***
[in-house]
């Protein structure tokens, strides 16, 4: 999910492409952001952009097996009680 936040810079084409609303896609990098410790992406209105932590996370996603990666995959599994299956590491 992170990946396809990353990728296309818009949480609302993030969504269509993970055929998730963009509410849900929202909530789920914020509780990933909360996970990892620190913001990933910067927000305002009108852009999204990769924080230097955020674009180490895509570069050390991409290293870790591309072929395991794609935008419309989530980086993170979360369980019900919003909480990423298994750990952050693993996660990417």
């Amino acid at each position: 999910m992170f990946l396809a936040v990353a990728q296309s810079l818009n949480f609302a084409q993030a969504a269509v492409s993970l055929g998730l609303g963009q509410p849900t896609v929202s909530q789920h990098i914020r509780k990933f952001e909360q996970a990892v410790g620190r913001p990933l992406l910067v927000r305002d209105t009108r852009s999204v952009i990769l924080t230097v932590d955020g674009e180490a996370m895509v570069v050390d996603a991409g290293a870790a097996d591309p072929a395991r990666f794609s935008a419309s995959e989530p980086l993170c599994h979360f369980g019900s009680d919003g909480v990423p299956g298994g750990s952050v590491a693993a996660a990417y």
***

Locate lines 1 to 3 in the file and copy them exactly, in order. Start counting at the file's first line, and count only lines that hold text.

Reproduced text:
[in-house]
């Protein structure tokens, strides 16, 4: 999910492409952001952009097996009680 936040810079084409609303896609990098410790992406209105932590996370996603990666995959599994299956590491 992170990946396809990353990728296309818009949480609302993030969504269509993970055929998730963009509410849900929202909530789920914020509780990933909360996970990892620190913001990933910067927000305002009108852009999204990769924080230097955020674009180490895509570069050390991409290293870790591309072929395991794609935008419309989530980086993170979360369980019900919003909480990423298994750990952050693993996660990417």
């Amino acid at each position: 999910m992170f990946l396809a936040v990353a990728q296309s810079l818009n949480f609302a084409q993030a969504a269509v492409s993970l055929g998730l609303g963009q509410p849900t896609v929202s909530q789920h990098i914020r509780k990933f952001e909360q996970a990892v410790g620190r913001p990933l992406l910067v927000r305002d209105t009108r852009s999204v952009i990769l924080t230097v932590d955020g674009e180490a996370m895509v570069v050390d996603a991409g290293a870790a097996d591309p072929a395991r990666f794609s935008a419309s995959e989530p980086l993170c599994h979360f369980g019900s009680d919003g909480v990423p299956g298994g750990s952050v590491a693993a996660a990417y």